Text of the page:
PUNISH THE GUILTY
Environmentalists, relatives want guilty to be punished, demand stop to quarry operations in Naga; landslide death toll climbs to 60
This was the demand of the families of those who perished in the massive landslide that buried two sitios in Naga City on Thursday.
At least 30 members of an environmental advocate group, Pusyon Kinaiyahan, and relatives of the landslide victims staged protest rallies in front of the Apo Cement Corporation (Cemex) plant in Barangay Tinaan and at the City Hall on Tuesday, demanding that quarry operations in the mountains of Naga City be completely stopped.
Waving black flaglets, the rallyists cried their lungs out in front of the Apo Cemex plant in a show of frustration over the number of fatalities that the landslide has claimed and desperation over the agonizingly slow rescue and retrieval operations.
“Kung wala pa ninyo gi-quarry ang bukid, dili mag-landslide ug dili mamatay ang daghan nga tawo,” (If you did not quarry the mountains, there would be no landslide and those people would not have died), said Bro. Peter Simon Jardinica of Pusyon Kinaiyahan.
“Naa sa inyong tugkaran, nalubong ang daghan nga mga tawo, resulta sa inyong binuhatan,” Jardinica said as security personnel barricaded the front gate of Cemex plant.
As of 6 p.m. on Tuesday, the Emergency Operation Center (EOC) has already retrieved 60 bodies from the main landslide area in Sitio Sindulan, referred to as ground zero.
The EOC also reported 18 injured persons.
The search, rescue and recovery operations teams have not found any survivor on Tuesday, while 28 people remain unaccounted for.
Apo Land and Quarry Corporation (ALQC), the raw material supplier of Apo Cemex, has mining rights over an area in Sitio Tagaytay.
But Chito Maniago, the representative of the ALQC, said in previous reports that the company has not started any quarry operation in the area yet and that their actions in Sitio Tagaytay was limited to road access development.
Residents however, vehemently belied the company’s defense.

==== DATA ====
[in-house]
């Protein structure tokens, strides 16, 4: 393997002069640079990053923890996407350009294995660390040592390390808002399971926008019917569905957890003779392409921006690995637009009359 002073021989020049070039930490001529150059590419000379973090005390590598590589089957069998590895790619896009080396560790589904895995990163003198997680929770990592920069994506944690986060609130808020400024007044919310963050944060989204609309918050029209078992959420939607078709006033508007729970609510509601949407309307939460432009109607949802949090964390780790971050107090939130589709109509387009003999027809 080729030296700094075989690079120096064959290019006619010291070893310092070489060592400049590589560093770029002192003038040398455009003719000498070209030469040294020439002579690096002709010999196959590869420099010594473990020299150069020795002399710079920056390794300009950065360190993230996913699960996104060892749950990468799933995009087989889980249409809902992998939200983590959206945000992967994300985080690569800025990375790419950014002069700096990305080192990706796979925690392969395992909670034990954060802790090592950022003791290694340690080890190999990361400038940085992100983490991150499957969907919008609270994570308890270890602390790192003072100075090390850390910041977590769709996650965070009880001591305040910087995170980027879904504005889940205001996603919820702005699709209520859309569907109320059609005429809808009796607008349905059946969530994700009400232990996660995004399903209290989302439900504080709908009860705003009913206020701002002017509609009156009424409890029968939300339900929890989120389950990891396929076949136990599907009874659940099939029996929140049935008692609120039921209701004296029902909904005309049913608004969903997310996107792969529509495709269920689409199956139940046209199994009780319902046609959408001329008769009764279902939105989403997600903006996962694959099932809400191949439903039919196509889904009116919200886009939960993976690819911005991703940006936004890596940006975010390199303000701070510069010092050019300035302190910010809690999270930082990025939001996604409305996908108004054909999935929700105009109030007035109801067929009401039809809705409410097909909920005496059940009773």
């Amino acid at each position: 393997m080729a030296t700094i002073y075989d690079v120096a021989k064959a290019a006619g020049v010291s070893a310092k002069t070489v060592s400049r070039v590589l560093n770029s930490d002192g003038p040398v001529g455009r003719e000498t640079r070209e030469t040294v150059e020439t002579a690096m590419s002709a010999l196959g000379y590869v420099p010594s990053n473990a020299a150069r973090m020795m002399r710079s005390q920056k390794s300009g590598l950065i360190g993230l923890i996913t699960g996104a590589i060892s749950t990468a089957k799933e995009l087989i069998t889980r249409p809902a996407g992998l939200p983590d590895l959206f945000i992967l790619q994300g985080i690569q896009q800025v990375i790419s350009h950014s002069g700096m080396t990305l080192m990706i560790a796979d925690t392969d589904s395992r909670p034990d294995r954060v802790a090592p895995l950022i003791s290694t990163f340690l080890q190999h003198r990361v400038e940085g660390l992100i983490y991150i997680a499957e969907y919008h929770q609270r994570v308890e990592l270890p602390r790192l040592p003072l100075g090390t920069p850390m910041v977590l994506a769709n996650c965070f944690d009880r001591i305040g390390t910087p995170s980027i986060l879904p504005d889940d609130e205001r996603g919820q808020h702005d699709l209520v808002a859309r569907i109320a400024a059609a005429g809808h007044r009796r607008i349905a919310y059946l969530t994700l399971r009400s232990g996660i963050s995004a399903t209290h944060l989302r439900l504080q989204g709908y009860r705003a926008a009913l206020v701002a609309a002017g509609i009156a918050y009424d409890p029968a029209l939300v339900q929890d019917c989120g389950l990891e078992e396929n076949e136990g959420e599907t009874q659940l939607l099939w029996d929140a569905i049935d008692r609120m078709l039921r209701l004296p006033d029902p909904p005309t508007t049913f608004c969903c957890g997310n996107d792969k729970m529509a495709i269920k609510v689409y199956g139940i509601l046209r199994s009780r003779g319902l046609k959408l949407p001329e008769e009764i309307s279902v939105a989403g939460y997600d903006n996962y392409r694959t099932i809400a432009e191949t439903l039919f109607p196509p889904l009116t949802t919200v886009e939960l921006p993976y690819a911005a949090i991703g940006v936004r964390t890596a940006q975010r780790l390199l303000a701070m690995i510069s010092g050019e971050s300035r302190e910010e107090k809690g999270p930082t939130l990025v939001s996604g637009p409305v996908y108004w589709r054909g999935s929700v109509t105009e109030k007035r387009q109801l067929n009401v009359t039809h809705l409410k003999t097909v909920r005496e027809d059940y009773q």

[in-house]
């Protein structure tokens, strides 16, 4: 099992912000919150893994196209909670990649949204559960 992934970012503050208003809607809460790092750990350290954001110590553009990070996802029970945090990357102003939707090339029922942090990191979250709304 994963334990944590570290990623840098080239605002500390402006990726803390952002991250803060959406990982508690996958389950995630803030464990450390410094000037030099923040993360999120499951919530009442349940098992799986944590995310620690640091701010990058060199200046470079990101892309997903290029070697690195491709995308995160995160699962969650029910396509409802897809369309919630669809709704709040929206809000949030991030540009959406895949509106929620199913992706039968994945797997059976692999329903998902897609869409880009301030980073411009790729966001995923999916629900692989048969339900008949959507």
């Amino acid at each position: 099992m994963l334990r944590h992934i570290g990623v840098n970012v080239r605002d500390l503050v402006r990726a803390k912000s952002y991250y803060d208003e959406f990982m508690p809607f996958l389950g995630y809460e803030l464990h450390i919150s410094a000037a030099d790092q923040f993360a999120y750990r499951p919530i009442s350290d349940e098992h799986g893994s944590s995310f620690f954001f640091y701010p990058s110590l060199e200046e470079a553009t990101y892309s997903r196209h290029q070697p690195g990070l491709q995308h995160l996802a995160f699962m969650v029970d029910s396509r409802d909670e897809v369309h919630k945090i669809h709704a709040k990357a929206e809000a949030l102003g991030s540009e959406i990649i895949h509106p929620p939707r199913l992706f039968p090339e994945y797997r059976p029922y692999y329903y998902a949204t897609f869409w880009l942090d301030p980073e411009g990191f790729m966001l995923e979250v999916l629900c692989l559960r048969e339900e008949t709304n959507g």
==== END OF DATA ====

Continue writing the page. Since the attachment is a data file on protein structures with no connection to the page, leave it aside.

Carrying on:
Cherry Candol, one of the rallyists, said her cousin Genaro Segovia, who works as a watchman for Apo Land and Quarry Corp. (ALQC), was among those buried in soil and debris in Sitio Tagaytay.
Candol said Segovia was at the tenement of ALQC to look after the backhoe and other heavy equipment in the area the night before the landslide happened.
“Mga wala moy kasingkasing! Akong ig-agaw namatay didto sa Tagaytay wala ninyo ugkata,” (You are all heartless. My cousin died in Tagaytay but you did not retrieve his body), shouted Candol while crying inconsolably during the protest.
The protesters also blamed the government, including the local government of Naga City and national government agencies for allowing quarrying in the area despite the risk on people’s lives.
They also demanded that those responsible for the death of their loved ones must be punished.
Candol, who resides in the nearby village of Pangdan, said they also worry for their safety because the mountain behind their home was also quarried and has manifested cracks.
In a separate interview, Naga City mayor Kristine Vanessa Chiong said that they will heed to “what is best for the city.”
Chiong said that while there is a law that allows mining operations, including quarrying, in some areas, the LGU will only implement what the Department of
Environment and Natural Resources recommends.
Chiong also said that she, as the local chief executive, has immediately reported and sought technical assistance from the Mines and Geosciences Bureau (MGB) after residents reported the cracks in Sitio Tagaytay.
However, Chiong said that this is not time to point fingers but to unite in aiding the displaced families,
especially those who have lost loved ones.